CAN Newsletter – July 27, 2016
The State Superintendent of Public Instruction Tom Torlakson recently announced that according to the new California Healthy Kids Survey. The statewide survey evaluates how well schools met students’ needs for school safety, drug, and alcohol prevention, mental health, and other factors that influence learning. The survey highlights moderate decreases in drug and alcohol use and increased school safety. Additionally the survey finds that only 26-33% of secondary students experienced in their school high levels of three fundamental developmental supports that have been linked to resilience and positive academic, social, emotional, and physical health outcomes: caring adult relationships, high expectations, and meaningful participation. The survey provides insights for educators and health professionals about how to improve services for students, and helps local school districts prepare their Local Control and Accountability Plan which are a critical part of California’s new school Local Control Funding Formula. Find the full report here.
The California Department of Education’s After School Division (ASD) has changed its name to the Expanded Learning Division (EXLD). The name change better encompasses all that the department does in providing students and families with important learning opportunities and rich experiences before school, after school, and during the summer that complements what students learn during the traditional school day. With nearly 5,000 programs serving some 825,000 students, California has more publicly funded before school, after school and summer learning programs than all other 49 states combined. These programs operate with almost $700 million in state and federal funding and have aligned themselves in recent years with the broader state educational goal of preparing youth for 21st century careers, college, and life.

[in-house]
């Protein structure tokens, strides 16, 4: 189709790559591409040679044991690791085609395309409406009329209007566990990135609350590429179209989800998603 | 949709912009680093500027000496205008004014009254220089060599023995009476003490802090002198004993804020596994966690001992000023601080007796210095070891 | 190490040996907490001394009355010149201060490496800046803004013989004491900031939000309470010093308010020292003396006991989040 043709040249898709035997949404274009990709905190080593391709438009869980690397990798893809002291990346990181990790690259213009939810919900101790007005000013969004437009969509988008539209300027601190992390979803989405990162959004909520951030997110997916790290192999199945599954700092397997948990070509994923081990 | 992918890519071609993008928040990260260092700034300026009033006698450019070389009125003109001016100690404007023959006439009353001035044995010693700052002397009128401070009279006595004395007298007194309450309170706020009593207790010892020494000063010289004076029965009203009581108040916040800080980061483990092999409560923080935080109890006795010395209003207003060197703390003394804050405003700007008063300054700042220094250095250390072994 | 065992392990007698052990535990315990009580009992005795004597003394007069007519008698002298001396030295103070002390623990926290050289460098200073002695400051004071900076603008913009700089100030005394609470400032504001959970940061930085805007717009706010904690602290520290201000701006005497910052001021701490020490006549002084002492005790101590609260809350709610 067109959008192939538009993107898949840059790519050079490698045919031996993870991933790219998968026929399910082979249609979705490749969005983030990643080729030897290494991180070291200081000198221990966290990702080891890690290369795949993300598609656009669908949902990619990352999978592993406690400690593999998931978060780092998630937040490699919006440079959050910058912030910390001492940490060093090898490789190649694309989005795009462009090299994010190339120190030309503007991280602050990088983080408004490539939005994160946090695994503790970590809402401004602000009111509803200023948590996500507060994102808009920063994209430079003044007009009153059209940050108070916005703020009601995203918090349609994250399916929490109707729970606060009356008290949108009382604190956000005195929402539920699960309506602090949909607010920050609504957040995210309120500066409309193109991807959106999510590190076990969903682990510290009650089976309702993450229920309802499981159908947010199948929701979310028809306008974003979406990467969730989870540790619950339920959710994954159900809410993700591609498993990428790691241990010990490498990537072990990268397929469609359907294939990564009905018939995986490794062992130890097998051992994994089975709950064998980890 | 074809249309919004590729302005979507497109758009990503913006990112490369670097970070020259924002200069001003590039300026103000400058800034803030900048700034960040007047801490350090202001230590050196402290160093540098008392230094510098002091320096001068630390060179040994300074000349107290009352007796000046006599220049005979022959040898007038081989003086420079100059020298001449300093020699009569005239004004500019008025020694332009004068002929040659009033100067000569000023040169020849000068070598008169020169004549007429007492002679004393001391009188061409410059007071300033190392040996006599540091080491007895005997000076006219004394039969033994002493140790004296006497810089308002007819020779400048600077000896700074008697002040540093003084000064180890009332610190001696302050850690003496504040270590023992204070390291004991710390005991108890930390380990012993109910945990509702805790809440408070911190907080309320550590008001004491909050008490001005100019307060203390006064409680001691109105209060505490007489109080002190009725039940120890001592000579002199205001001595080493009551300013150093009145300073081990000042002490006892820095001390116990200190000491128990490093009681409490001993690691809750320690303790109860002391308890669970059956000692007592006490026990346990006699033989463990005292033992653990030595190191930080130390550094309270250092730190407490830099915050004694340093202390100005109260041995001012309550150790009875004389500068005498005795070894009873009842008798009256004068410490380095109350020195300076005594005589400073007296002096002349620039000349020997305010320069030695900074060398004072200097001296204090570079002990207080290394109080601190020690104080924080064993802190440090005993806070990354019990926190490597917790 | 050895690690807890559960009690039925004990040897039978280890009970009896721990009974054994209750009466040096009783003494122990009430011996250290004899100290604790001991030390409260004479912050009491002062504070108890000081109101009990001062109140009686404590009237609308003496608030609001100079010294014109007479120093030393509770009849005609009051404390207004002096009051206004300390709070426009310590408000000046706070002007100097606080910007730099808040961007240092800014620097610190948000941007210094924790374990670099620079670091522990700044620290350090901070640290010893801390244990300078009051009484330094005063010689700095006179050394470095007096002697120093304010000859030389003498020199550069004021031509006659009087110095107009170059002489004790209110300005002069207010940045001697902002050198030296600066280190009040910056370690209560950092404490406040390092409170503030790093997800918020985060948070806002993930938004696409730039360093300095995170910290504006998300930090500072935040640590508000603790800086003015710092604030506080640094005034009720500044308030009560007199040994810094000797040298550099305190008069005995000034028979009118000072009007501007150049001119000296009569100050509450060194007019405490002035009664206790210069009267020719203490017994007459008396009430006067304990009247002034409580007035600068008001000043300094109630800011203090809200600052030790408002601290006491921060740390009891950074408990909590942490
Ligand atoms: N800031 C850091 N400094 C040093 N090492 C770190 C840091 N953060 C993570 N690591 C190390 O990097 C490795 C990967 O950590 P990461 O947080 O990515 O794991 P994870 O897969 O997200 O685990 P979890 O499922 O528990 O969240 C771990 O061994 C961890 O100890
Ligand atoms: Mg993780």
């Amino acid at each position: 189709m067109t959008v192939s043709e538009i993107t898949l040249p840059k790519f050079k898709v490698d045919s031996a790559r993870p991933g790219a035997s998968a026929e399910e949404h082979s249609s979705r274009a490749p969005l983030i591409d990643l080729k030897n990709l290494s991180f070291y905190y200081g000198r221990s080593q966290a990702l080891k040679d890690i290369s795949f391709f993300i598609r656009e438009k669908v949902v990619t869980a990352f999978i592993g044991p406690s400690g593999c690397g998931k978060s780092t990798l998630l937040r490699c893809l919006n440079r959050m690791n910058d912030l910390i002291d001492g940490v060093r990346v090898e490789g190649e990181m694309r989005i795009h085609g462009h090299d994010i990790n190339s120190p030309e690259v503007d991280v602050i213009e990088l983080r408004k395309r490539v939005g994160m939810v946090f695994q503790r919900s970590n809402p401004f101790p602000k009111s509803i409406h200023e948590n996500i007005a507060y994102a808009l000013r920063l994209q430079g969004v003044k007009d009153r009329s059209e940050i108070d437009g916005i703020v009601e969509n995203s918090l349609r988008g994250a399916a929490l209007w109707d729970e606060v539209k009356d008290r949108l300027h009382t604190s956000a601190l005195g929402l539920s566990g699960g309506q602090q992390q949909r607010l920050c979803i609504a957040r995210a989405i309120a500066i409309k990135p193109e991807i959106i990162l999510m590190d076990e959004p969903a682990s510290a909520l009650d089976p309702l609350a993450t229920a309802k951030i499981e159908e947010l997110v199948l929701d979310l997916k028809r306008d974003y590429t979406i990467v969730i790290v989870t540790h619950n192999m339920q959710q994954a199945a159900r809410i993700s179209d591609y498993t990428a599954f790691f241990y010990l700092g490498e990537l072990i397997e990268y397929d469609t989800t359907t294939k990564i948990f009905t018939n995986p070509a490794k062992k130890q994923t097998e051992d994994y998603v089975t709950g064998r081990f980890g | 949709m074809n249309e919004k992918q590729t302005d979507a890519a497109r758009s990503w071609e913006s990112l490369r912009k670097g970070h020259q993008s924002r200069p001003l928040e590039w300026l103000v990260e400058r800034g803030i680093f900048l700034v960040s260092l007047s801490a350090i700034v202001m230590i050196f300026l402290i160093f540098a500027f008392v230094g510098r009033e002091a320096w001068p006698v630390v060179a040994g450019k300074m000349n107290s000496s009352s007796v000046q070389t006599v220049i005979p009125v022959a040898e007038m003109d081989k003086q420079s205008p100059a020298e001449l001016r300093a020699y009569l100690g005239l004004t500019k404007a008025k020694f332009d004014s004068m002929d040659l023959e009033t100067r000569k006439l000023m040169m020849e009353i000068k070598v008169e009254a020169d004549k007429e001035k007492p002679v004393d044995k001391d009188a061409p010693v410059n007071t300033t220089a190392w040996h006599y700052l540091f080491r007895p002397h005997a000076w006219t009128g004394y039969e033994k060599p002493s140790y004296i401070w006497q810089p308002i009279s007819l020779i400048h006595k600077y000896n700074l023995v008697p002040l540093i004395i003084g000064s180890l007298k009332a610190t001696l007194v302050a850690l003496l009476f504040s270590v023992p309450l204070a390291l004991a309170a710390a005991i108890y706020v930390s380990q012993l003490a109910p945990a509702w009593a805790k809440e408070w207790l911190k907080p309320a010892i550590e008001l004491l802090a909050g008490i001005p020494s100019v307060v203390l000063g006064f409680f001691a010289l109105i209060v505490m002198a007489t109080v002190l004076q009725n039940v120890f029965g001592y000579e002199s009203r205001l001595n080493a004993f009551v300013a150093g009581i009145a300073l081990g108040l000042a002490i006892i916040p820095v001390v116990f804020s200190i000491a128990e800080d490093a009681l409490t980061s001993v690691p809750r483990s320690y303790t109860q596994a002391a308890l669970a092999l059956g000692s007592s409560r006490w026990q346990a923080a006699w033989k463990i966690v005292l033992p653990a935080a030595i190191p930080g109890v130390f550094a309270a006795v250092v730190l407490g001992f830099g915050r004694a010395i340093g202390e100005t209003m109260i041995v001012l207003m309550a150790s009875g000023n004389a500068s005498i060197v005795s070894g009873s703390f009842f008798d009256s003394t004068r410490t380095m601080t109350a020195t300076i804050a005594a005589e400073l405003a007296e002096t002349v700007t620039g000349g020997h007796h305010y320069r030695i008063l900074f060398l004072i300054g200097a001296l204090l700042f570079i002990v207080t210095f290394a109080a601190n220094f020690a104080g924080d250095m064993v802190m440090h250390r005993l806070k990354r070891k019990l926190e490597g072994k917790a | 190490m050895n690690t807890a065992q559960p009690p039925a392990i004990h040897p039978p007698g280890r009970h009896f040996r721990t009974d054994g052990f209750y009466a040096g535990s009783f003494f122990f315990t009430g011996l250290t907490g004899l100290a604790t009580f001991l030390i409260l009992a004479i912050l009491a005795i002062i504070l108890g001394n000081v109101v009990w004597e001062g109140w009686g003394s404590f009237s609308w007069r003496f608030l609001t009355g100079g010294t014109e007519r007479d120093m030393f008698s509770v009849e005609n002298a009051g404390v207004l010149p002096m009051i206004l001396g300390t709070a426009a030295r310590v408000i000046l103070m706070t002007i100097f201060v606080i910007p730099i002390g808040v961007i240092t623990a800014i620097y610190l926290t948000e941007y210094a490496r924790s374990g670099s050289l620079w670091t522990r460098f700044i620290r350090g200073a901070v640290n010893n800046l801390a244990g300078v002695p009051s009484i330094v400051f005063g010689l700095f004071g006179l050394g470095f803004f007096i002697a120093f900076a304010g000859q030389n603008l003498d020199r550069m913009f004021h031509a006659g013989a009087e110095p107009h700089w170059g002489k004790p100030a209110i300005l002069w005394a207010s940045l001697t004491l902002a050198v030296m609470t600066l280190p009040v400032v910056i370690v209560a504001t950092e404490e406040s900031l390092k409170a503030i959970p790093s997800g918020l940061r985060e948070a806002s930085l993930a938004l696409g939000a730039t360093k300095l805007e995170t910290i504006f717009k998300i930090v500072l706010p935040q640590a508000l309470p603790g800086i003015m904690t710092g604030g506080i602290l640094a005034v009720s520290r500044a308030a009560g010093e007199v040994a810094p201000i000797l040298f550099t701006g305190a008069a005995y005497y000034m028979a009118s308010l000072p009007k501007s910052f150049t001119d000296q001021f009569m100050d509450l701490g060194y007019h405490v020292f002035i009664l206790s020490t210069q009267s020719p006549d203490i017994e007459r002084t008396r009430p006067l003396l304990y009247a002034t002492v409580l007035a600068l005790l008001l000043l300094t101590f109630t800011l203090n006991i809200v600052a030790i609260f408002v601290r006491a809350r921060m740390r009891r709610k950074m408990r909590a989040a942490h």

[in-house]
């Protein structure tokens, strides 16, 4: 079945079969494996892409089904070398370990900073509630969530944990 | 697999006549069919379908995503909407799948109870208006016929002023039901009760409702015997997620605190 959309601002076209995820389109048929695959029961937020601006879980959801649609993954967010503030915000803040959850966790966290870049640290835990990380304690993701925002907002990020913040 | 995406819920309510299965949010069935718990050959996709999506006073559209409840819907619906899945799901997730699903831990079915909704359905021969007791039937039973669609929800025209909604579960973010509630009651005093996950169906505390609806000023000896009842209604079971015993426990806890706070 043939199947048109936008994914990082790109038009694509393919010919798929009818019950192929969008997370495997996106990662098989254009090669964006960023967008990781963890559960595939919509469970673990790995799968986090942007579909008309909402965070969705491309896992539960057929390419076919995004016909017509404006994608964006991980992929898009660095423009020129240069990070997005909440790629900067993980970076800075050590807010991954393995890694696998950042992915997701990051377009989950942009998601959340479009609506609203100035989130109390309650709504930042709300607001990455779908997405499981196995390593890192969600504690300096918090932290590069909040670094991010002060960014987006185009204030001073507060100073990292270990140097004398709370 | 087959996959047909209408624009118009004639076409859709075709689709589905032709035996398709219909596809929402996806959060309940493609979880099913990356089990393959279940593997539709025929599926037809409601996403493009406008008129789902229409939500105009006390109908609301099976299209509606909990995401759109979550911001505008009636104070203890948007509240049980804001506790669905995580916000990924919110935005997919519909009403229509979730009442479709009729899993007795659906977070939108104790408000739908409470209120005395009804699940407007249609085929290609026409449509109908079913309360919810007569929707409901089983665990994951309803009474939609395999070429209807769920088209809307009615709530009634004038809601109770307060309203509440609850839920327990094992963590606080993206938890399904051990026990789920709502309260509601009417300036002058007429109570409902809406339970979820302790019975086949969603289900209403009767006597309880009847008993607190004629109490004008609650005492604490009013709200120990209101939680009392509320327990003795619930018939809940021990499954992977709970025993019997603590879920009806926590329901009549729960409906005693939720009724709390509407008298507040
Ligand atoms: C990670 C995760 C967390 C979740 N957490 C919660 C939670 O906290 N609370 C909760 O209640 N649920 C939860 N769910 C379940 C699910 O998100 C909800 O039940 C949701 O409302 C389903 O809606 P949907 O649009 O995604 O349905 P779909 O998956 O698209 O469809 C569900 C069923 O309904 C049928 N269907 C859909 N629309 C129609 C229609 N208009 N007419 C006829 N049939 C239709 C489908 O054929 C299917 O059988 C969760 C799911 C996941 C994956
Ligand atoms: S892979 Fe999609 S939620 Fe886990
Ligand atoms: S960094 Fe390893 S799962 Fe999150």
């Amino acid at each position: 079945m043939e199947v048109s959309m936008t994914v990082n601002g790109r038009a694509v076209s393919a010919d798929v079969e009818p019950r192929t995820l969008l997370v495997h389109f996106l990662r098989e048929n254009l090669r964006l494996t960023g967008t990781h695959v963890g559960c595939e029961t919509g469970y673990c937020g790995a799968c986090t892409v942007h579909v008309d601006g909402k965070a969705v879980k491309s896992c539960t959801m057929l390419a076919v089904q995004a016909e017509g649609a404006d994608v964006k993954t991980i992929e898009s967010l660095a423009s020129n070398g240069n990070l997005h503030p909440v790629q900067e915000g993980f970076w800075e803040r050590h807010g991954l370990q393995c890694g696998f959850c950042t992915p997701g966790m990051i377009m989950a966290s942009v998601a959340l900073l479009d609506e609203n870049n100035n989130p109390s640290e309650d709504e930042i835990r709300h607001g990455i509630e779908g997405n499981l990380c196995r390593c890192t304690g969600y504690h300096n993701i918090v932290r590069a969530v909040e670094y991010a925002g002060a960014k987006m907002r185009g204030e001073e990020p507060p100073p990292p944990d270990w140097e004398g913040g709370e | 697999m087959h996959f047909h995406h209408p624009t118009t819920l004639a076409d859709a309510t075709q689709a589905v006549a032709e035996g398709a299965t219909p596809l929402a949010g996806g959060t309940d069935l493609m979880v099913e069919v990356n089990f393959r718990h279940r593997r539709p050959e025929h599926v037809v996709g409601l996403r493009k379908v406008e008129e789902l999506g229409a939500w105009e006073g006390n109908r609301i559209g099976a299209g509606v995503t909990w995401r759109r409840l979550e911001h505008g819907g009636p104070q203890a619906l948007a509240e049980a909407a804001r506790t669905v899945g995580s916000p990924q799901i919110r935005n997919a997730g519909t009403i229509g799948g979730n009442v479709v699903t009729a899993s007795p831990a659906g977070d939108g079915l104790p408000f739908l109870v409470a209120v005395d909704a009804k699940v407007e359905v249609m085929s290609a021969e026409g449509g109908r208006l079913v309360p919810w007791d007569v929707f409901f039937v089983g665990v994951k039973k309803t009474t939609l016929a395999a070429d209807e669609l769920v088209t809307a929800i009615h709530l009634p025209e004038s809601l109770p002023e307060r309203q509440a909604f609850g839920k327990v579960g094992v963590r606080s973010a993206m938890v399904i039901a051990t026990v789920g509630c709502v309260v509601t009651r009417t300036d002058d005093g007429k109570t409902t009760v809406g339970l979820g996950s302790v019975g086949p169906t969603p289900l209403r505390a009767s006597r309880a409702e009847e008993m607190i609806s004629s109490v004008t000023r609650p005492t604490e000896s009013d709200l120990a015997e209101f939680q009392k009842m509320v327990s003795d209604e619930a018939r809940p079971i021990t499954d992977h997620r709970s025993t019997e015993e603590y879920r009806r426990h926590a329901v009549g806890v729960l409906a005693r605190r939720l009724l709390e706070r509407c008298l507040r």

The Partnership for Children & Youth (PCY) recently released a few resources on Social and Emotional Learning (SEL). Finding Common Ground: Connecting Social-Emotional Learning During and Beyond the School Day provides language and strategies to support alignment between K-23 and expanded learning programs, by cross-walking key priorities and initiatives in California that impact SEL. A second resource from PCY on how to evaluate your SEL practices is Measuring Quality: Assessment Tools to Evaluate Your Social-Emotional Practices. In addition to the SEL resources from PCY, EdSource released a commentary on the role of expanded learning programs in SEL. The article Summer and After-School Programs Can Promote Social and Emotional Learning focuses on the Common Core and Next Generation science standards that not only push traditional subjects but also the four C’s: Communication, Collaboration, Creativity, and Critical Thinking. These four skills are critical to student success by managing stress, ability to emphatize, and engage in small group work environments.
The California Afterschool Resource Center (CASRC) maintains a free resource and curriculum lending library as well as a series of online training modules. CASRC recently revised four of its online training modules including:
- English Learning in Action
- Making Sense of Common Core Math
- Hands on STEM - Garden–Based Education
- Snack Time – Providing Healthy Snacks in your Expanded Learning Program